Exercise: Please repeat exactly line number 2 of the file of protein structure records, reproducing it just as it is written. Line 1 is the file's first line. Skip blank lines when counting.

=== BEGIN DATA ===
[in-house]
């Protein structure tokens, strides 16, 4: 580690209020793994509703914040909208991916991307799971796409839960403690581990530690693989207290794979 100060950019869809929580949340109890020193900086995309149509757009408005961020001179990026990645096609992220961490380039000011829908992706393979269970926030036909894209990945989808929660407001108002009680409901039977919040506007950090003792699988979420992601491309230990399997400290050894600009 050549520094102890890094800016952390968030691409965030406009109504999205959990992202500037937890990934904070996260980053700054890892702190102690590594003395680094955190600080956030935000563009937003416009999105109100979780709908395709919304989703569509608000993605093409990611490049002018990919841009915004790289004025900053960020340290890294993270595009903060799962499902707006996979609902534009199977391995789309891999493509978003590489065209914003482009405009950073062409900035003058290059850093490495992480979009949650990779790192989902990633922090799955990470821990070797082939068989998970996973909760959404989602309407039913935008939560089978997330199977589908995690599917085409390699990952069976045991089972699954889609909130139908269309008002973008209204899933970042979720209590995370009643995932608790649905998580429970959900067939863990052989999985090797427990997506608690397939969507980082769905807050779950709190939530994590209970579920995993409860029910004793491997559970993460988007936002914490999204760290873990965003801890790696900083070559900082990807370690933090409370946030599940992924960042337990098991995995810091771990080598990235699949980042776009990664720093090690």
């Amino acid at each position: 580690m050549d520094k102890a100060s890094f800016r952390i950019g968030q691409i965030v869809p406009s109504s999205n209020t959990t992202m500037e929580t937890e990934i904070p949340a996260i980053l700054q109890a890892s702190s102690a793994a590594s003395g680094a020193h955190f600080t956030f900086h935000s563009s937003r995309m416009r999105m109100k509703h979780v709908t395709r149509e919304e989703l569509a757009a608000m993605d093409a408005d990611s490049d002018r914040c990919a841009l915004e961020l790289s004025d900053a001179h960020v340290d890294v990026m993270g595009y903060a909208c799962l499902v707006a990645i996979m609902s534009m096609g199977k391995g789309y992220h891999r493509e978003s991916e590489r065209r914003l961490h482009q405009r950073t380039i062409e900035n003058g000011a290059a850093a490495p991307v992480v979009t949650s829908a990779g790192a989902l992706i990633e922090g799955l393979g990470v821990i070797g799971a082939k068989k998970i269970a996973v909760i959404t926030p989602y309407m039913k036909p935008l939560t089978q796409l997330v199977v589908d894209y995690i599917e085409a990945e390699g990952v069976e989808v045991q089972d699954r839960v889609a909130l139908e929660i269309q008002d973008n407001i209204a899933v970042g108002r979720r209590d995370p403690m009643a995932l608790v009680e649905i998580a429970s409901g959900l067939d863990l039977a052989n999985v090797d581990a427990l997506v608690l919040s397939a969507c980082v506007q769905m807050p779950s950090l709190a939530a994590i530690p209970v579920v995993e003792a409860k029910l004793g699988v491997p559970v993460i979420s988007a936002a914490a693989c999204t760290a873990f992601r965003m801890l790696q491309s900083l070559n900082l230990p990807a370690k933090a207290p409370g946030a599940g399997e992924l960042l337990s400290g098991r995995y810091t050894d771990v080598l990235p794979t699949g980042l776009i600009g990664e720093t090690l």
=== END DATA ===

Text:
């Protein structure tokens, strides 16, 4: 580690209020793994509703914040909208991916991307799971796409839960403690581990530690693989207290794979 100060950019869809929580949340109890020193900086995309149509757009408005961020001179990026990645096609992220961490380039000011829908992706393979269970926030036909894209990945989808929660407001108002009680409901039977919040506007950090003792699988979420992601491309230990399997400290050894600009 050549520094102890890094800016952390968030691409965030406009109504999205959990992202500037937890990934904070996260980053700054890892702190102690590594003395680094955190600080956030935000563009937003416009999105109100979780709908395709919304989703569509608000993605093409990611490049002018990919841009915004790289004025900053960020340290890294993270595009903060799962499902707006996979609902534009199977391995789309891999493509978003590489065209914003482009405009950073062409900035003058290059850093490495992480979009949650990779790192989902990633922090799955990470821990070797082939068989998970996973909760959404989602309407039913935008939560089978997330199977589908995690599917085409390699990952069976045991089972699954889609909130139908269309008002973008209204899933970042979720209590995370009643995932608790649905998580429970959900067939863990052989999985090797427990997506608690397939969507980082769905807050779950709190939530994590209970579920995993409860029910004793491997559970993460988007936002914490999204760290873990965003801890790696900083070559900082990807370690933090409370946030599940992924960042337990098991995995810091771990080598990235699949980042776009990664720093090690």